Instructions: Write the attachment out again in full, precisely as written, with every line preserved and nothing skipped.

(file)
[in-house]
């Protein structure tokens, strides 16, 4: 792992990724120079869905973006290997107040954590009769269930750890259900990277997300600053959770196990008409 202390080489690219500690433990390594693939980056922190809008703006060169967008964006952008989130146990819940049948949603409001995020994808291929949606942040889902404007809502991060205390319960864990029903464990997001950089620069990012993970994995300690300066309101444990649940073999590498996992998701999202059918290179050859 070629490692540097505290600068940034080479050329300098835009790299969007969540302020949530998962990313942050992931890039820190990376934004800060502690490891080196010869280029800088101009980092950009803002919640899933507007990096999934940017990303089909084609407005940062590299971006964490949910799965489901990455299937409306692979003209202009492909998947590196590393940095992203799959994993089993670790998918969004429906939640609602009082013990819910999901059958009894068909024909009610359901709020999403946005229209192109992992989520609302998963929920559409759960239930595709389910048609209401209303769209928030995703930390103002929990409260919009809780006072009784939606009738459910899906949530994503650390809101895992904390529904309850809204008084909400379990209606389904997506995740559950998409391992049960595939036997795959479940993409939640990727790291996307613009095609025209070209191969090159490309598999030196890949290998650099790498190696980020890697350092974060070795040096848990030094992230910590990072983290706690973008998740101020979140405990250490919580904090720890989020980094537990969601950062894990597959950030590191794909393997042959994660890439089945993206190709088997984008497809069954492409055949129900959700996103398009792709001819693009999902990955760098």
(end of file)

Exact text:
[in-house]
């Protein structure tokens, strides 16, 4: 792992990724120079869905973006290997107040954590009769269930750890259900990277997300600053959770196990008409 202390080489690219500690433990390594693939980056922190809008703006060169967008964006952008989130146990819940049948949603409001995020994808291929949606942040889902404007809502991060205390319960864990029903464990997001950089620069990012993970994995300690300066309101444990649940073999590498996992998701999202059918290179050859 070629490692540097505290600068940034080479050329300098835009790299969007969540302020949530998962990313942050992931890039820190990376934004800060502690490891080196010869280029800088101009980092950009803002919640899933507007990096999934940017990303089909084609407005940062590299971006964490949910799965489901990455299937409306692979003209202009492909998947590196590393940095992203799959994993089993670790998918969004429906939640609602009082013990819910999901059958009894068909024909009610359901709020999403946005229209192109992992989520609302998963929920559409759960239930595709389910048609209401209303769209928030995703930390103002929990409260919009809780006072009784939606009738459910899906949530994503650390809101895992904390529904309850809204008084909400379990209606389904997506995740559950998409391992049960595939036997795959479940993409939640990727790291996307613009095609025209070209191969090159490309598999030196890949290998650099790498190696980020890697350092974060070795040096848990030094992230910590990072983290706690973008998740101020979140405990250490919580904090720890989020980094537990969601950062894990597959950030590191794909393997042959994660890439089945993206190709088997984008497809069954492409055949129900959700996103398009792709001819693009999902990955760098």